Today Big Radials released their P-40B Tomahawk for Microsoft Flight Simulator. This is a very exciting day for AuthentiKit because their download also comes with replica flight controls created directly from their CAD files for a really authentic peripherals option when you are flying their feisty looking warbird.
The first control available is an elevator and rudder trim wheel set, soon to be followed by a throttle quadrant and coming later on will be a replica flight stick. These controls use the same Universal Hub as we created for the Spitfire MkIX controls which is a great cost saving as the hub contains the expensive part of the system.
Today we release an upgrade to the Spitfire MkIX Add On Kit B which now includes a rudder trim wheel as well as an elevator trim wheel. So now this kit comprises.
- Throttle quadrant
- Elevator trim wheel
- Rudder trim wheel
What makes this launch so special though is that the rudder trim wheel was not created by me, but by Ian Colman a member of our Discord community. I released a beta version of the AuthentiKit SDK to a few people to try it out and Ian used the SDK to create this AuthentiKit compatible flight control. It plugs into the Universal Hub just like any other AuthentiKit control and in fact uses a lot of the same parts as the elevator trim wheel.
A particularly interesting innovation that Ian has introduced is recessed lettering which is easily filled with white silicon to easily create these distinctive decals. See the assembly video for how this is done. I need to make a few changes to the SDK before I release it more widely after which I hope to see many many more AuthentiKit compatible flight controls.
The throttle quadrant project was finally concluded on 5th March 2021, 85 years to the day since Supermarine Spitfire prototype K5054 first took to the skies. Unfortunately I could not quite complete the YouTube video post-processing and upload until the 6th March but I feel duty was still done.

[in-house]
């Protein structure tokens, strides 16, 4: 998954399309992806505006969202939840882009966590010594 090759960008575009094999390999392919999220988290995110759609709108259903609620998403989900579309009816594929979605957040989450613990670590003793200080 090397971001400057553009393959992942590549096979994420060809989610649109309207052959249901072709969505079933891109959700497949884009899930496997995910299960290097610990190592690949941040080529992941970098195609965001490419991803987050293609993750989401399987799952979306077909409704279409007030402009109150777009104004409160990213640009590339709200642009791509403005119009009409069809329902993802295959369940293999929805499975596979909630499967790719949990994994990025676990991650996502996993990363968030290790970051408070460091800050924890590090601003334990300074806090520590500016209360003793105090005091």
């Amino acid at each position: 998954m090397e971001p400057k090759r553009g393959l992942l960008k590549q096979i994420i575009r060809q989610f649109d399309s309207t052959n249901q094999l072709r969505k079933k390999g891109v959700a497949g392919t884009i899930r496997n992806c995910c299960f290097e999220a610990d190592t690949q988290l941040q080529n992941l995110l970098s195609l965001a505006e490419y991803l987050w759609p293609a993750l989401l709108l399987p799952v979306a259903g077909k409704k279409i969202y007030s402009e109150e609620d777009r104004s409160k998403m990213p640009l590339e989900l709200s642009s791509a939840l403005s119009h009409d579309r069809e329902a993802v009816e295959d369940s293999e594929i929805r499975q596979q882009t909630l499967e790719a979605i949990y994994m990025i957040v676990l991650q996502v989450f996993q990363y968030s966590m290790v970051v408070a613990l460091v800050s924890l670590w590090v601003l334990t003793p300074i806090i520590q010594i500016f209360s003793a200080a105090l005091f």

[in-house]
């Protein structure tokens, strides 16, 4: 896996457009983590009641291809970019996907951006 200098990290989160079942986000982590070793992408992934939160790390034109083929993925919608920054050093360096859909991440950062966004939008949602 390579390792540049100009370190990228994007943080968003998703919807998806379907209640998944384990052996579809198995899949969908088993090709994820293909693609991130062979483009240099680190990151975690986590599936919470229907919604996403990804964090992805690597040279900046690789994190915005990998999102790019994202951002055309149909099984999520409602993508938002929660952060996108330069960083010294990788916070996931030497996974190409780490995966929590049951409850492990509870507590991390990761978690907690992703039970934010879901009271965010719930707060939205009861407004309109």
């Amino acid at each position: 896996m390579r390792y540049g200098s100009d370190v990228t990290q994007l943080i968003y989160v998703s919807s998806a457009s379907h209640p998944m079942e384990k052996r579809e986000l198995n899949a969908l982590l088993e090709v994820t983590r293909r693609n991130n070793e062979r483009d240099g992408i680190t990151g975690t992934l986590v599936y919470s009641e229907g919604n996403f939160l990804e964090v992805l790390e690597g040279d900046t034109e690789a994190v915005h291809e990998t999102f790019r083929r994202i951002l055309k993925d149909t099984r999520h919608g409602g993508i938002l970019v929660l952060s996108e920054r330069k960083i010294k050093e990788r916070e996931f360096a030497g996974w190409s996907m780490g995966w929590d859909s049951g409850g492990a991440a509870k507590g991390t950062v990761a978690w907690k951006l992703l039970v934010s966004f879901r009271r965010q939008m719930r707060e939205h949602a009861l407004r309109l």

This throttle quadrant is the third product in the AuthentiKit range of freeware hardware flight controls and comes on the heels of the elevator trim wheel and spade grip flight stick. So now we are using 3 of the 10 inputs to the AuthentiKit Universal Hub. Landing gear will be next. Here are the key features of the throttle quadrant.
- Super sensitive, frictionless and precise hall sensors on throttle lever, mixture and airscrew
- Authentic scale replica
- Bomb release button
- Comes paired with a fully working scale replica of the elevator trim wheel
- Self build kit – Allow about an hour for assembly
- Quick release plate and socket. Instantly swap this throttle for a P51, P40B, Fokker P41D or whatever you fancy flying next (these quadrants are on the roadmap for 2021)
- 3D print the parts or ask someone on our Discord forum for help
- See download page for all hardware components, assembly instructions and printing advice
- Kit available from our friends www.simkitsupplies.com
- Step by step assembly guide on YouTube
OzWookiee got in touch recently. He’s behind The Goose that has been giving everyone a lot of fun in MSFS. He recently launched Big Radials and announced they’re coming out with a P40B for Microsoft very soon. It didn’t take us long to decide that we’d work together and create some AuthentiKit flight controls for this feisty looking warbird! Big Radials are sharing designs from the aircraft development which makes the design of the flight controls much easier. I’ll post some work in progress designs very shortly.
In case you missed it Flying Iron Simulations just announced that their Spitfire MkIXc for Microsoft Flight Simulator is now in its final beta testing stage with public release due very soon. Looking at my notes I see it is just over 2 years (29th Jan 2019) when I first approached Alex Kassabian at Flying Iron Simulations and told him of my plans to 3D print Spitfire parts. He’s been a great source of support and technical advice ever since and I wish the guys at Flying Iron Simulations every success with this launch. I’ve been involved in the beta testing myself and I have found it an absolute joy to fly – especially with my AuthentiKit Spitfire flight stick 😉 No seriously, the fluidity of a proper flight stick compared to a short throw HOTAS joystick makes for a completely different experience.